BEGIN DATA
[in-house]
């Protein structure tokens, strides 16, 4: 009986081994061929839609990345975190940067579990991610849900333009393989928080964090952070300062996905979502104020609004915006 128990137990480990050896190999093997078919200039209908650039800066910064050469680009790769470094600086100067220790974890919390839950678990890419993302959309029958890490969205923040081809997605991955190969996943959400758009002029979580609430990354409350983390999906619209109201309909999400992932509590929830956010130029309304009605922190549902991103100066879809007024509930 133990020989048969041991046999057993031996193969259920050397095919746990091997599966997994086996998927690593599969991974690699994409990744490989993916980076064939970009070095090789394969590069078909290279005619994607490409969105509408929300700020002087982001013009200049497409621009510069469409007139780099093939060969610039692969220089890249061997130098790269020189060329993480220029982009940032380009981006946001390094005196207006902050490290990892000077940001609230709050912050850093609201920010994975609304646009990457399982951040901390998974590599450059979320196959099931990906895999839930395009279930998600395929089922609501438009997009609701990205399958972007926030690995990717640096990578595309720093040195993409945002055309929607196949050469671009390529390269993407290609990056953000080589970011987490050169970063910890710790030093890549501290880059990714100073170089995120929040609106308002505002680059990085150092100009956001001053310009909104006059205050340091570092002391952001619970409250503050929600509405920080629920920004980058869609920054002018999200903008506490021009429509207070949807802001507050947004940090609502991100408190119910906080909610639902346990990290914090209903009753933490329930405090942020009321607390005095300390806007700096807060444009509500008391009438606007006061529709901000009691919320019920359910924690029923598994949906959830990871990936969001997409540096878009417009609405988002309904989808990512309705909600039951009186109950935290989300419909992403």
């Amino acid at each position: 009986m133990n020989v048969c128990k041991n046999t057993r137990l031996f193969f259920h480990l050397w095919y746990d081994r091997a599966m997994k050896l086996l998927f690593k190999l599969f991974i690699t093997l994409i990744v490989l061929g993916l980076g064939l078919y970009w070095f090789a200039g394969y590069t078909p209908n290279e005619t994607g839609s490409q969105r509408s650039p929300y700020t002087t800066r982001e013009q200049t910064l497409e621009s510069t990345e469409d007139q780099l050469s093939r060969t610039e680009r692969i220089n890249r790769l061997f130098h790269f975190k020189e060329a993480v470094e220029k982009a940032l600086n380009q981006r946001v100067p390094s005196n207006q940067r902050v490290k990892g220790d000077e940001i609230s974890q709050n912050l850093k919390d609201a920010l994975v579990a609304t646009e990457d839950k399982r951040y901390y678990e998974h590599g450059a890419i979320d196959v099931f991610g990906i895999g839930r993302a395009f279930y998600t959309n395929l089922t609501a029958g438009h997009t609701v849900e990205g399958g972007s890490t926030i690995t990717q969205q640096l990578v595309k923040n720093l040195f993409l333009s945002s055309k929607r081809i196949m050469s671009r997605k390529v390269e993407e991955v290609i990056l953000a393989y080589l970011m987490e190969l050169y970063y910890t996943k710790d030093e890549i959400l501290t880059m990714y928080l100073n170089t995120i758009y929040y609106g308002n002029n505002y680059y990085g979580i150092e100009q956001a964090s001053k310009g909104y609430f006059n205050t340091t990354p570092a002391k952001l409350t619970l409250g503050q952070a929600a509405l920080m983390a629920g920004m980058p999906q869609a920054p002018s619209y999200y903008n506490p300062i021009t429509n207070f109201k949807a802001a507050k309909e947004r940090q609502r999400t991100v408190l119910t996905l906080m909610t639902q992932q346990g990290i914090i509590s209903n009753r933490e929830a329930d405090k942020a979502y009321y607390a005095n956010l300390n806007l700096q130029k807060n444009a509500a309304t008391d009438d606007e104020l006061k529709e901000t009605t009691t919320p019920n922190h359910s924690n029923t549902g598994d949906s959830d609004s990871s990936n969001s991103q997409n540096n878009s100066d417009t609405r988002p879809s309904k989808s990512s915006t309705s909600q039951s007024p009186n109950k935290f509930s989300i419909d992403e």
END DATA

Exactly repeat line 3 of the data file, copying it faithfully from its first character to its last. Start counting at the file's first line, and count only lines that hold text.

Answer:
């Amino acid at each position: 009986m133990n020989v048969c128990k041991n046999t057993r137990l031996f193969f259920h480990l050397w095919y746990d081994r091997a599966m997994k050896l086996l998927f690593k190999l599969f991974i690699t093997l994409i990744v490989l061929g993916l980076g064939l078919y970009w070095f090789a200039g394969y590069t078909p209908n290279e005619t994607g839609s490409q969105r509408s650039p929300y700020t002087t800066r982001e013009q200049t910064l497409e621009s510069t990345e469409d007139q780099l050469s093939r060969t610039e680009r692969i220089n890249r790769l061997f130098h790269f975190k020189e060329a993480v470094e220029k982009a940032l600086n380009q981006r946001v100067p390094s005196n207006q940067r902050v490290k990892g220790d000077e940001i609230s974890q709050n912050l850093k919390d609201a920010l994975v579990a609304t646009e990457d839950k399982r951040y901390y678990e998974h590599g450059a890419i979320d196959v099931f991610g990906i895999g839930r993302a395009f279930y998600t959309n395929l089922t609501a029958g438009h997009t609701v849900e990205g399958g972007s890490t926030i690995t990717q969205q640096l990578v595309k923040n720093l040195f993409l333009s945002s055309k929607r081809i196949m050469s671009r997605k390529v390269e993407e991955v290609i990056l953000a393989y080589l970011m987490e190969l050169y970063y910890t996943k710790d030093e890549i959400l501290t880059m990714y928080l100073n170089t995120i758009y929040y609106g308002n002029n505002y680059y990085g979580i150092e100009q956001a964090s001053k310009g909104y609430f006059n205050t340091t990354p570092a002391k952001l409350t619970l409250g503050q952070a929600a509405l920080m983390a629920g920004m980058p999906q869609a920054p002018s619209y999200y903008n506490p300062i021009t429509n207070f109201k949807a802001a507050k309909e947004r940090q609502r999400t991100v408190l119910t996905l906080m909610t639902q992932q346990g990290i914090i509590s209903n009753r933490e929830a329930d405090k942020a979502y009321y607390a005095n956010l300390n806007l700096q130029k807060n444009a509500a309304t008391d009438d606007e104020l006061k529709e901000t009605t009691t919320p019920n922190h359910s924690n029923t549902g598994d949906s959830d609004s990871s990936n969001s991103q997409n540096n878009s100066d417009t609405r988002p879809s309904k989808s990512s915006t309705s909600q039951s007024p009186n109950k935290f509930s989300i419909d992403e």